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Published: Thursday, 5/21/2009

Sri Lanka's choice

SRI Lanka's military has won its decades-long conflict with the separatist group known as the Tamil Tigers. The question now is whether the government of this island nation will win the peace.

Since 1983, the Liberation Tigers of Tamil Eelam waged a bloody, often brutal, campaign seeking independence for Sri Lanka's minority Tamil population, succeeding at one point in controlling about a third of the island.

The terrorist group used suicide bombings, political assassinations, and attacks on civilian targets as well as forcing children to become soldiers. Recently, it was accused of using civilians as human shields.

But government forces also have been accused of human rights violations and this week, military officials rejected the Tamil Tigers' surrender offer as a ploy, opting instead for a decisive victory that eventually included the deaths of the Tigers' top leadership, including rebel leader Velupillai Prabhakaran.

The smoke had hardly cleared from the battlefield when European Union officials called for an independent investigation into the killing of civilians following reports that the military repeatedly shelled heavily populated areas, including hospitals.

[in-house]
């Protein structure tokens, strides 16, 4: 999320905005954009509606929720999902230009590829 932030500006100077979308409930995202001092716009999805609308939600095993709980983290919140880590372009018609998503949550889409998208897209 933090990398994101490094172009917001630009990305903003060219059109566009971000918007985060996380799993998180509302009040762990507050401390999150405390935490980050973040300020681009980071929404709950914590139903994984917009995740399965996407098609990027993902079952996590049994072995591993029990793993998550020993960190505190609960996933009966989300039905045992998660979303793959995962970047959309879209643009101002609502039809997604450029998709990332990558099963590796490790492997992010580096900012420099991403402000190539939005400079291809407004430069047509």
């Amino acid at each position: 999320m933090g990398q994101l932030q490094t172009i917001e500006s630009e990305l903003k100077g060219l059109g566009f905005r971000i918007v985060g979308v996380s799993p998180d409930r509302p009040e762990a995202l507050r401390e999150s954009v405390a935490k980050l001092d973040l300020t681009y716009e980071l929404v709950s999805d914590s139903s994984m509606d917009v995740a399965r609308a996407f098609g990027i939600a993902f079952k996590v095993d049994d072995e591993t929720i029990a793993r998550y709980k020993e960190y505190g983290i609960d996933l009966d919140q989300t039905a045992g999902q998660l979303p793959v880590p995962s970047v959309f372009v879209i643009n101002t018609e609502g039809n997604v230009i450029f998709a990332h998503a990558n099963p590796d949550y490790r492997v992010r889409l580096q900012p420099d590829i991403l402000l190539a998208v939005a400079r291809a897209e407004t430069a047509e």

Clearly, conduct on both sides of this conflict that has claimed some 70,000 lives has been deplorable. But more important at this point is what Sri Lankan President Mahinda Rajapaksa does in the future.

Victory must not be allowed to devolve into a quest for retribution against Tamil civilians. Instead, efforts should be directed at allaying fears and improving relations between the Tamils and the majority Sinhalese population. That effort likely should include considerable autonomy for the northern and eastern districts where ethnic Tamils, who have felt marginalized politically and economically, make up the vast majority of the population.

The battlefield has offered President Rajapaksa a blank page on which to begin writing his country's future. He must choose: retribution or reconciliation.

How he chooses is critical because failure to address the root causes of the 26-year-old insurgency will only give rise to a future generation of rebels.

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